Danish in North America – University of Copenhagen

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Danish in North America

First the US and later Canada were the primary goals for the massive emigration from Denmark from the middle of the 19th century and until after World War II. Approximately 140.000 Danes migrated to the US in the time period 1900–1930. In general, the Danish immigrants assimilated quickly and thoroughly to the American society. With rather few exceptions, they did not settle in Danish ‘colonies’ but settled for good jobs and land wherever it was necessary. Accordingly, they did well socioeconomically, but the Danish language was lost fairly quickly. The language loss was supported by the fact that unmarried young people, and particularly men, dominated the Danish migration to North America before World War II quantitively. This lead to exogamy, and, accordingly, to language shift.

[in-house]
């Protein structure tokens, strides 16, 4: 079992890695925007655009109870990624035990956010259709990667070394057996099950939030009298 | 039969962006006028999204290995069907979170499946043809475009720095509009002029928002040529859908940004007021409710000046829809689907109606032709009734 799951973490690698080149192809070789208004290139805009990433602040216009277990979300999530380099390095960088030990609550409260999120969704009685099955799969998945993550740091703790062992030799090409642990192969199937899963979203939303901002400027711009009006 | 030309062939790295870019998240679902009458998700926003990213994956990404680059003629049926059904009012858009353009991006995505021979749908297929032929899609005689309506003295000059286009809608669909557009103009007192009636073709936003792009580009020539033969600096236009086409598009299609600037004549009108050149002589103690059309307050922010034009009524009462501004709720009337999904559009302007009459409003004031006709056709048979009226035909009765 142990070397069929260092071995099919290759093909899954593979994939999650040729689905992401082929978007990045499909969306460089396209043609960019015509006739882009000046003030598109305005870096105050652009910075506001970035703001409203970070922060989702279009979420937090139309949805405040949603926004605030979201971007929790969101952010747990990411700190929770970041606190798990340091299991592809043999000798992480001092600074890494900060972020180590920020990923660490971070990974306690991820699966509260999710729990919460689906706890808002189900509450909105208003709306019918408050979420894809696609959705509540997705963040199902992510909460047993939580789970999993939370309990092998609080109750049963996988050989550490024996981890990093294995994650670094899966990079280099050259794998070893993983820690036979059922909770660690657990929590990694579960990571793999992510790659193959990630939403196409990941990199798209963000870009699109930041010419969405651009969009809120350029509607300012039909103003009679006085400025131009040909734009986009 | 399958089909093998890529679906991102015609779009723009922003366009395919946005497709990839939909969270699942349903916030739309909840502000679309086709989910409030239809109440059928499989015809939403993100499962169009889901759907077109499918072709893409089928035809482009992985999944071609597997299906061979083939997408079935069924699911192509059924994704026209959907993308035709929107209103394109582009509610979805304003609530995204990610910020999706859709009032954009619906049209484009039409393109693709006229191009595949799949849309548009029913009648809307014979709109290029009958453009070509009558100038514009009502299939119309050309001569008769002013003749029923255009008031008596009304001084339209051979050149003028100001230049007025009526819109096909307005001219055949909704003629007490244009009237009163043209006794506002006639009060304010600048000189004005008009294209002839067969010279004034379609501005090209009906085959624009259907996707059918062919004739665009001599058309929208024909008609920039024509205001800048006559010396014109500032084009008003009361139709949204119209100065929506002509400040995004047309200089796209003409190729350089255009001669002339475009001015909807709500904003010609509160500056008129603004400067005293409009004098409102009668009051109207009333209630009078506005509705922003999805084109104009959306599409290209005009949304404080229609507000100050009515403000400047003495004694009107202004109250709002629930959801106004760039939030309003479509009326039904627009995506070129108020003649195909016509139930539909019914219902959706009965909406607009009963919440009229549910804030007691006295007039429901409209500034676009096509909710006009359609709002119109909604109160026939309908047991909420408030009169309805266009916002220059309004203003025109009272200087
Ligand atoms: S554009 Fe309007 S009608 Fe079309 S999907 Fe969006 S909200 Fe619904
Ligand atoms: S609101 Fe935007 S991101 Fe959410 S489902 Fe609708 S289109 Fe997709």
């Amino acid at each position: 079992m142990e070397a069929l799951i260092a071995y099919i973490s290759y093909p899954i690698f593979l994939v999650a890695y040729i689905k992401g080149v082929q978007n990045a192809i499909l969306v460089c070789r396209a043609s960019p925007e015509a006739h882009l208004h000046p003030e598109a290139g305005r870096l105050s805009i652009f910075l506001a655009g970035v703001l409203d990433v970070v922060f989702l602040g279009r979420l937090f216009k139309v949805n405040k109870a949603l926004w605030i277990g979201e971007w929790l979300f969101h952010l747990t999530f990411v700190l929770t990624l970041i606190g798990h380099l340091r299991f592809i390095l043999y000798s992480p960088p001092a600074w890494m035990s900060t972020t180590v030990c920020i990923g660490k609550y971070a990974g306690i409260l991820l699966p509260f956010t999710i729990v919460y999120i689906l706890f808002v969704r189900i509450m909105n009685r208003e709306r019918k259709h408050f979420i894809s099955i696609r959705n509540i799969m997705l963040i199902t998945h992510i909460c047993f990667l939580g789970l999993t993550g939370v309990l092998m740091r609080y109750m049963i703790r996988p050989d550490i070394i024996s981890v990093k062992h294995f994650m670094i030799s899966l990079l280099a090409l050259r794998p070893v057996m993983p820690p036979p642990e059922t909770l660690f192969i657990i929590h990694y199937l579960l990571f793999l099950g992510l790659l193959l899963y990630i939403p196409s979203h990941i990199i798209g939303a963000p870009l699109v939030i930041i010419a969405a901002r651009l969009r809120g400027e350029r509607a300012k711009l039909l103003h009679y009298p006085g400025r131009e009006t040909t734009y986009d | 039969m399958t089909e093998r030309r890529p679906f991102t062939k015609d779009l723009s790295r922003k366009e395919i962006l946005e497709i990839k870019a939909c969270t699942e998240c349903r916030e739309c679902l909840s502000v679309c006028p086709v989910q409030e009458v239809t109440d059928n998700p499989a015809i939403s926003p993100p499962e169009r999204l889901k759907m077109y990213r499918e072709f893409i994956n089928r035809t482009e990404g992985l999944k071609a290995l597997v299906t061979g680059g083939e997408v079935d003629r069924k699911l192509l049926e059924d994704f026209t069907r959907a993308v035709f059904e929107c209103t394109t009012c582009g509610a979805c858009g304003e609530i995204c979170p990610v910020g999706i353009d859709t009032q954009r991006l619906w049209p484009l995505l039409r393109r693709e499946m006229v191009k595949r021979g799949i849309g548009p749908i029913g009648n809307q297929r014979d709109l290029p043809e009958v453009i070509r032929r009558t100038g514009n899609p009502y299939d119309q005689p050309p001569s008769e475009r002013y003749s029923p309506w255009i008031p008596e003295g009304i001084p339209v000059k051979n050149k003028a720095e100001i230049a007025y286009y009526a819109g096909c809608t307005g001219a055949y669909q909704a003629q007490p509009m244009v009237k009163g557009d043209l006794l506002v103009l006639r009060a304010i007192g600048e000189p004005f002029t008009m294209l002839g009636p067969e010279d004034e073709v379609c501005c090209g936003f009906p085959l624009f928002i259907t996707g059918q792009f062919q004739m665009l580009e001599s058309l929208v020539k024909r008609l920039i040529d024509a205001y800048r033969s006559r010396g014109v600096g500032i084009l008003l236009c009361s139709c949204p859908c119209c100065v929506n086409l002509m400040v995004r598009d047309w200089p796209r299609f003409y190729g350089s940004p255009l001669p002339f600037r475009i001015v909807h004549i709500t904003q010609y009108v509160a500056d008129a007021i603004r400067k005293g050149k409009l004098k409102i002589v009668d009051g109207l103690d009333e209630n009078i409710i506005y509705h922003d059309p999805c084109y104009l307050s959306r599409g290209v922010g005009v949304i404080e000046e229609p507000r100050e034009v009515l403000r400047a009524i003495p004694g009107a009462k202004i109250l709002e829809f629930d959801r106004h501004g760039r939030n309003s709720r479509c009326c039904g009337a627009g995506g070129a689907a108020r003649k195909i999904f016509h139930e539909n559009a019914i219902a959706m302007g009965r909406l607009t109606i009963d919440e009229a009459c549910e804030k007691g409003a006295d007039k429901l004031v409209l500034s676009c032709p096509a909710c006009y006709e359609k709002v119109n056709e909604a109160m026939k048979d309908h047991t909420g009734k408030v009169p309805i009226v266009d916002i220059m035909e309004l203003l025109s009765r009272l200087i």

If you are interested in reading more about the sociodemographic aspects of the Danish migration to North America, we recommend the work by Torben Grøngaard Jeppesen (2005, in English 2011), and – for a short overview in Danish – Karoline Kühl’s paper from 2015: ”Det er easy at tale engelsk også”: Amerikadansk i 1960'erne og 1970'erne. NyS 47, 39-64 (available here www.nys.dk).

Elizabeth Peterson, Christiansen møbelbutik, Sanpete County, Utah

Recordings

The Danish Voices-project has since turned recordings of 230 Danish Americans and Danish Canadians into a searchable database. The recordings of speakers born between 1870 and 1941 come, representing very different biographies, partly come from Danish settlements in the US and Canada, e.g.  Lake Norden, Lake Preston, Arlington, Viborg (South Dakota), Blair (Nebraska), Solvang (Californien) and New Denmark (New Brunswick, Canada). Read more about our North American data and who collected them.

Elizabeth Peterson, Ebbleskivers